According to FINRA’s 2015 NFCS survey, 40% of people spend less than they earn, while 38% live from paycheck to paycheck. They can live within their means. But 18% spend more than they make and therefore live in debt.
And the numbers say it all. The Federal Reserve’s Consumer Credit G.19 Report (March 2019) has stated that total consumer debt is a whopping $3.999 trillion ($12,169 per capita).
No matter how hard you may try to ignore it, your debt will not magically disappear. So you will always owe money unless you repay the debt.
So how long before debts are written off? Well, that depends on what type of debt you’re dealing with and where you are living.
Types of debt
There are four categories. Each has a set of individual rules, so you should consider which type you are dealing with.
- Oral agreements: As the name implies, there is nothing in writing about the debt, just a verbal agreement.
- Written contracts: Typically, this is the case with most debts. The borrower and the creditor sign a contract. Terms and conditions are written, including the amount, monthly payments, and interest rate, if any. e.g., medical debt
- Promissory notes: A written agreement to repay a debt in installments within a certain date at a specific interest rate. e.g., student loans or mortgages
- Open-ended accounts: This is an account with a revolving balance you can repay and then borrow again. e.g., credit cards or in-store credit
What is a write-off?
Like they all say, “Knowledge is power,” so you need to have adequate information to know where you stand legally. The objective is to get debt-free and stay that way.
Once you acquire a debt, it’s there until you pay it off. It never really gets wiped off, even when you come across the term ‘written off.’ Simply speaking, it just becomes unenforceable.
‘Write off’ is an accounting term that the lender denotes to the money you owe. Because you have no intention of paying any time soon, it is no longer an asset of the company. The financial statement will reflect this change as a loss. Businesses must write off these bad loans so as not to mislead potential investors.
What happens next?
In essence, your debt has been written off from the lender’s books- it isn’t forgiven, nor is it forgotten. It still exists. The following is most likely to happen:
The lender may no longer try to contact you to collect the amount. They probably transferred the case to a commercial debt collection agency.
The lender will report the write off to credit rating agencies. It will remain on your credit report for seven years. Acquiring a loan will now be difficult because of your score.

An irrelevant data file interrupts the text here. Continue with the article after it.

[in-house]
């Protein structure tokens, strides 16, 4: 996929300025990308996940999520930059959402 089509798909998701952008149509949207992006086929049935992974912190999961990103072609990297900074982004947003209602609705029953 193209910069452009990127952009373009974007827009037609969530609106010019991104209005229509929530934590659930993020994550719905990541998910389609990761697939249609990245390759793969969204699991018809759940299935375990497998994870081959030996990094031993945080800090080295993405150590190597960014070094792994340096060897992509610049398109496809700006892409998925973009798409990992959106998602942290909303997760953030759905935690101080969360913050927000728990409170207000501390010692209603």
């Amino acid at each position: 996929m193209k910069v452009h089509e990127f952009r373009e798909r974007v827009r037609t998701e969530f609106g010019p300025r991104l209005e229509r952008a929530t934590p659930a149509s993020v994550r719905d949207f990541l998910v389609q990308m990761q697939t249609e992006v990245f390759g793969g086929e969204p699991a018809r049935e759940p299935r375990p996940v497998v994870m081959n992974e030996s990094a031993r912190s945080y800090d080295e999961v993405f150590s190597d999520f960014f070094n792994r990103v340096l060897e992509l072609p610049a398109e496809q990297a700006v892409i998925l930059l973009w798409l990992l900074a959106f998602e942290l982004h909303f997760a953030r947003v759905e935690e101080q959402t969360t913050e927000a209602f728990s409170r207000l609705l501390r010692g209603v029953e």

What if I decide to pay off the debt?
The time to repay a debt varies depending upon which you reside in and the type of debt. Remember that there are going to be additional fees and interest added onto the initial amount. So it’s best to check with a state agency or hire an attorney to handle all the paperwork.
If you decide to settle the debt before the statute of limitations, make sure to get everything in writing. It should clearly state that you are no longer responsible for the debt as well as interest or penalties.
What if the company decides to forgive the debt?
Well, that’s great news. But the only way to be sure that the debt is pardoned is if you are issued a 1099-C (a forgiven debt form) or the company provides a letter that declares that the debt has been resolved.
How can I stop debt collectors?
There’s not much you can do to stop them from coming as long as they’re within the law. However, collectors must abide by the Fair Debt Collections Practices Act. You can, however, request them to stop contacting you. And they must comply.
If you are close to the statute of limitations, you may just want to wait for it to run out and hope that they don’t sue afterward.
What is the statute of limitations?
It is the amount of time the lender has to recollect the debt. The time for the statute of limitations starts from the last date of activity on the account. It ranges between 3 to 15 years, depending on which state you were living at the time the debt came into existence and the type of debt it is.
Though it may seem as the court keeps track of the statute on your debt, in reality, you must take it upon yourself to prove that the debt has passed its statute of limitation.
What happens if debt gets old?
When the debt gets old, the statute of limitations expires. In most states, the Limitations Act states that debt can become statute-barred after six years. Again, this varies from state to state.
If you refrain from acknowledging the debtor if the lender does not go to court before the six years are up, the debt collector may not be able to sue you. Once the time for the statute of limitations is over, the collection agency can’t take you to court. But they may continue their efforts to collect the debt, either by calling, writing, or coming in person.
Remain cautious when dealing with old debt. If you are not careful, you restart the statute’s “clock.” This inadvertently extends the time that the lender can successfully sue.
People must learn to manage their income. Most get caught up in maintaining a lifestyle that is beyond their means. Ideally, they need to commit to spending less than they earn. More importantly, they need to learn how to save.
Remember, don’t mix up the statute of limitations of your debt with the amount of time a negative mark stays on your credit reports. According to the law, a lender has a deadline if he wants to recover any money.